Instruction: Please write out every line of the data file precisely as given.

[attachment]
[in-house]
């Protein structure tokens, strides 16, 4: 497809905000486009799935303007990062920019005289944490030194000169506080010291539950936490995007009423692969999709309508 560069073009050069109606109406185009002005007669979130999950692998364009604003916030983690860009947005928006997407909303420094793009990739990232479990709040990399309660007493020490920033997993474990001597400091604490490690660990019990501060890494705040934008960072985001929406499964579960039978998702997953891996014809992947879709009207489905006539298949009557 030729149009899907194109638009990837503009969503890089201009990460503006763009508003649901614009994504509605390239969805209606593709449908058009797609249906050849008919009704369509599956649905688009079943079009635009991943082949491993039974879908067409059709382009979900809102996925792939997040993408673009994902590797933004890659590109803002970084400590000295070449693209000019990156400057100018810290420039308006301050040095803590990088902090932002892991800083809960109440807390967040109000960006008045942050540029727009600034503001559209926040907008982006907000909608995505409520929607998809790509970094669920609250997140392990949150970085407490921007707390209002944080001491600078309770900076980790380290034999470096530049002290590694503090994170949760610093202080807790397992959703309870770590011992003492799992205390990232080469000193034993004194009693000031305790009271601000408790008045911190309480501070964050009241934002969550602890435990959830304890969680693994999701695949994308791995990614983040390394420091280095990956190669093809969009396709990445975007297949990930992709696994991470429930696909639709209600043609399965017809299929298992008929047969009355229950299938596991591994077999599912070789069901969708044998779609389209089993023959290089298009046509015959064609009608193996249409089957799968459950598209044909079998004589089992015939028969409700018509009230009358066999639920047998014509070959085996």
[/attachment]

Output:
[in-house]
């Protein structure tokens, strides 16, 4: 497809905000486009799935303007990062920019005289944490030194000169506080010291539950936490995007009423692969999709309508 560069073009050069109606109406185009002005007669979130999950692998364009604003916030983690860009947005928006997407909303420094793009990739990232479990709040990399309660007493020490920033997993474990001597400091604490490690660990019990501060890494705040934008960072985001929406499964579960039978998702997953891996014809992947879709009207489905006539298949009557 030729149009899907194109638009990837503009969503890089201009990460503006763009508003649901614009994504509605390239969805209606593709449908058009797609249906050849008919009704369509599956649905688009079943079009635009991943082949491993039974879908067409059709382009979900809102996925792939997040993408673009994902590797933004890659590109803002970084400590000295070449693209000019990156400057100018810290420039308006301050040095803590990088902090932002892991800083809960109440807390967040109000960006008045942050540029727009600034503001559209926040907008982006907000909608995505409520929607998809790509970094669920609250997140392990949150970085407490921007707390209002944080001491600078309770900076980790380290034999470096530049002290590694503090994170949760610093202080807790397992959703309870770590011992003492799992205390990232080469000193034993004194009693000031305790009271601000408790008045911190309480501070964050009241934002969550602890435990959830304890969680693994999701695949994308791995990614983040390394420091280095990956190669093809969009396709990445975007297949990930992709696994991470429930696909639709209600043609399965017809299929298992008929047969009355229950299938596991591994077999599912070789069901969708044998779609389209089993023959290089298009046509015959064609009608193996249409089957799968459950598209044909079998004589089992015939028969409700018509009230009358066999639920047998014509070959085996």